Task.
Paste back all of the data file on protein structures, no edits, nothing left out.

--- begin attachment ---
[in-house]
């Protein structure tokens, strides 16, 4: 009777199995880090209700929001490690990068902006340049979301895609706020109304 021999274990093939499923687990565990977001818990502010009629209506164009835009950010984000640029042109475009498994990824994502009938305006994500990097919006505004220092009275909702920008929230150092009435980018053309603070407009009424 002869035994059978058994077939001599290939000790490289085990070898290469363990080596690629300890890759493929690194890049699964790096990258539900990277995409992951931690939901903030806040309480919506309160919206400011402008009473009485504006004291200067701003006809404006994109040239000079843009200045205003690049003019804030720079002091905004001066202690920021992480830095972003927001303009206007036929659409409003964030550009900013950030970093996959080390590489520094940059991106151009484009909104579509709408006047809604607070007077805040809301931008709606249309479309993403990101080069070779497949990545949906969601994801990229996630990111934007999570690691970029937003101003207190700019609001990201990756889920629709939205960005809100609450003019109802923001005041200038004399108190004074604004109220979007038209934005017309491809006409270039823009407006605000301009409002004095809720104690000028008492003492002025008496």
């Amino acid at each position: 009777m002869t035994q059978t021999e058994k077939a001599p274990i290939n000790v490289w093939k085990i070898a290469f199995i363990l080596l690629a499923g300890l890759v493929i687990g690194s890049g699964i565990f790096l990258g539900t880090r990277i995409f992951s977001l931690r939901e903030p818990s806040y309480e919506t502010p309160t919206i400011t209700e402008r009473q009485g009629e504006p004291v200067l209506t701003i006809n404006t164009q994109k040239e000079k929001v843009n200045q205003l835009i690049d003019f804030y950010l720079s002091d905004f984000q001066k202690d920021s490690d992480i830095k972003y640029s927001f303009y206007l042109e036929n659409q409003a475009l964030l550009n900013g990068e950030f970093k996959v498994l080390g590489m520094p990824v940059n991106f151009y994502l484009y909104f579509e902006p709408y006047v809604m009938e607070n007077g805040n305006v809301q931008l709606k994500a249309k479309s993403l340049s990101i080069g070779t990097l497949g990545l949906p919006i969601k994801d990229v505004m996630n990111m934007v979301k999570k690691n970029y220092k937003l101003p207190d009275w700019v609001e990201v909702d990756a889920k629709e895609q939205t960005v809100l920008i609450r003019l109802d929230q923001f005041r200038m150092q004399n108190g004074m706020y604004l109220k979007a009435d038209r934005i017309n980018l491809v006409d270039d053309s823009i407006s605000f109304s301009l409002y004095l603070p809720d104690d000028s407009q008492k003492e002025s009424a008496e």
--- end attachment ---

[in-house]
């Protein structure tokens, strides 16, 4: 009777199995880090209700929001490690990068902006340049979301895609706020109304 021999274990093939499923687990565990977001818990502010009629209506164009835009950010984000640029042109475009498994990824994502009938305006994500990097919006505004220092009275909702920008929230150092009435980018053309603070407009009424 002869035994059978058994077939001599290939000790490289085990070898290469363990080596690629300890890759493929690194890049699964790096990258539900990277995409992951931690939901903030806040309480919506309160919206400011402008009473009485504006004291200067701003006809404006994109040239000079843009200045205003690049003019804030720079002091905004001066202690920021992480830095972003927001303009206007036929659409409003964030550009900013950030970093996959080390590489520094940059991106151009484009909104579509709408006047809604607070007077805040809301931008709606249309479309993403990101080069070779497949990545949906969601994801990229996630990111934007999570690691970029937003101003207190700019609001990201990756889920629709939205960005809100609450003019109802923001005041200038004399108190004074604004109220979007038209934005017309491809006409270039823009407006605000301009409002004095809720104690000028008492003492002025008496």
């Amino acid at each position: 009777m002869t035994q059978t021999e058994k077939a001599p274990i290939n000790v490289w093939k085990i070898a290469f199995i363990l080596l690629a499923g300890l890759v493929i687990g690194s890049g699964i565990f790096l990258g539900t880090r990277i995409f992951s977001l931690r939901e903030p818990s806040y309480e919506t502010p309160t919206i400011t209700e402008r009473q009485g009629e504006p004291v200067l209506t701003i006809n404006t164009q994109k040239e000079k929001v843009n200045q205003l835009i690049d003019f804030y950010l720079s002091d905004f984000q001066k202690d920021s490690d992480i830095k972003y640029s927001f303009y206007l042109e036929n659409q409003a475009l964030l550009n900013g990068e950030f970093k996959v498994l080390g590489m520094p990824v940059n991106f151009y994502l484009y909104f579509e902006p709408y006047v809604m009938e607070n007077g805040n305006v809301q931008l709606k994500a249309k479309s993403l340049s990101i080069g070779t990097l497949g990545l949906p919006i969601k994801d990229v505004m996630n990111m934007v979301k999570k690691n970029y220092k937003l101003p207190d009275w700019v609001e990201v909702d990756a889920k629709e895609q939205t960005v809100l920008i609450r003019l109802d929230q923001f005041r200038m150092q004399n108190g004074m706020y604004l109220k979007a009435d038209r934005i017309n980018l491809v006409d270039d053309s823009i407006s605000f109304s301009l409002y004095l603070p809720d104690d000028s407009q008492k003492e002025s009424a008496e």